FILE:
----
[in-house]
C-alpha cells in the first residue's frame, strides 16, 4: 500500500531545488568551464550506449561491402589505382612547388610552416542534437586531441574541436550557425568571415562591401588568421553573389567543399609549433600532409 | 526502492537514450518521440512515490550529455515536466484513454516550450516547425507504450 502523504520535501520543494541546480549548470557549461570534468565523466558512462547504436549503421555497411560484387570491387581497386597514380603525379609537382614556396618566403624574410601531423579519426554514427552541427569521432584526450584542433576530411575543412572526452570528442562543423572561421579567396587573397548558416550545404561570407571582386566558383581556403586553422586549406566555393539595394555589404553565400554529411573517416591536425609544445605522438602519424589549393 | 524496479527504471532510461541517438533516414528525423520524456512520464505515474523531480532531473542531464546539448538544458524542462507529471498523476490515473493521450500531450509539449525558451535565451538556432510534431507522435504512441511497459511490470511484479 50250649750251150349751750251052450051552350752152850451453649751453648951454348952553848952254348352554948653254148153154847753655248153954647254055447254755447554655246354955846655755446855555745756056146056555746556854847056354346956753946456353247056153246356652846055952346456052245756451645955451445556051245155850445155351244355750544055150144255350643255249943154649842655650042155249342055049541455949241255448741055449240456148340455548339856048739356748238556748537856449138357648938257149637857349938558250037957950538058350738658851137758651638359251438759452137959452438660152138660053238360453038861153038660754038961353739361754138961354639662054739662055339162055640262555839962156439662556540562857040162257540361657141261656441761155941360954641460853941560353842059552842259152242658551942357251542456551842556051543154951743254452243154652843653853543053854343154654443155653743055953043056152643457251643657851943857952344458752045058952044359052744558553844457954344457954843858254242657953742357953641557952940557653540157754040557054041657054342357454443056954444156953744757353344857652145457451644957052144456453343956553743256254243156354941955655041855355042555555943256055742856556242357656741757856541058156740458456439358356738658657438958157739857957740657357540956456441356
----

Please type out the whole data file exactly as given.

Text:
[in-house]
C-alpha cells in the first residue's frame, strides 16, 4: 500500500531545488568551464550506449561491402589505382612547388610552416542534437586531441574541436550557425568571415562591401588568421553573389567543399609549433600532409 | 526502492537514450518521440512515490550529455515536466484513454516550450516547425507504450 502523504520535501520543494541546480549548470557549461570534468565523466558512462547504436549503421555497411560484387570491387581497386597514380603525379609537382614556396618566403624574410601531423579519426554514427552541427569521432584526450584542433576530411575543412572526452570528442562543423572561421579567396587573397548558416550545404561570407571582386566558383581556403586553422586549406566555393539595394555589404553565400554529411573517416591536425609544445605522438602519424589549393 | 524496479527504471532510461541517438533516414528525423520524456512520464505515474523531480532531473542531464546539448538544458524542462507529471498523476490515473493521450500531450509539449525558451535565451538556432510534431507522435504512441511497459511490470511484479 50250649750251150349751750251052450051552350752152850451453649751453648951454348952553848952254348352554948653254148153154847753655248153954647254055447254755447554655246354955846655755446855555745756056146056555746556854847056354346956753946456353247056153246356652846055952346456052245756451645955451445556051245155850445155351244355750544055150144255350643255249943154649842655650042155249342055049541455949241255448741055449240456148340455548339856048739356748238556748537856449138357648938257149637857349938558250037957950538058350738658851137758651638359251438759452137959452438660152138660053238360453038861153038660754038961353739361754138961354639662054739662055339162055640262555839962156439662556540562857040162257540361657141261656441761155941360954641460853941560353842059552842259152242658551942357251542456551842556051543154951743254452243154652843653853543053854343154654443155653743055953043056152643457251643657851943857952344458752045058952044359052744558553844457954344457954843858254242657953742357953641557952940557653540157754040557054041657054342357454443056954444156953744757353344857652145457451644957052144456453343956553743256254243156354941955655041855355042555555943256055742856556242357656741757856541058156740458456439358356738658657438958157739857957740657357540956456441356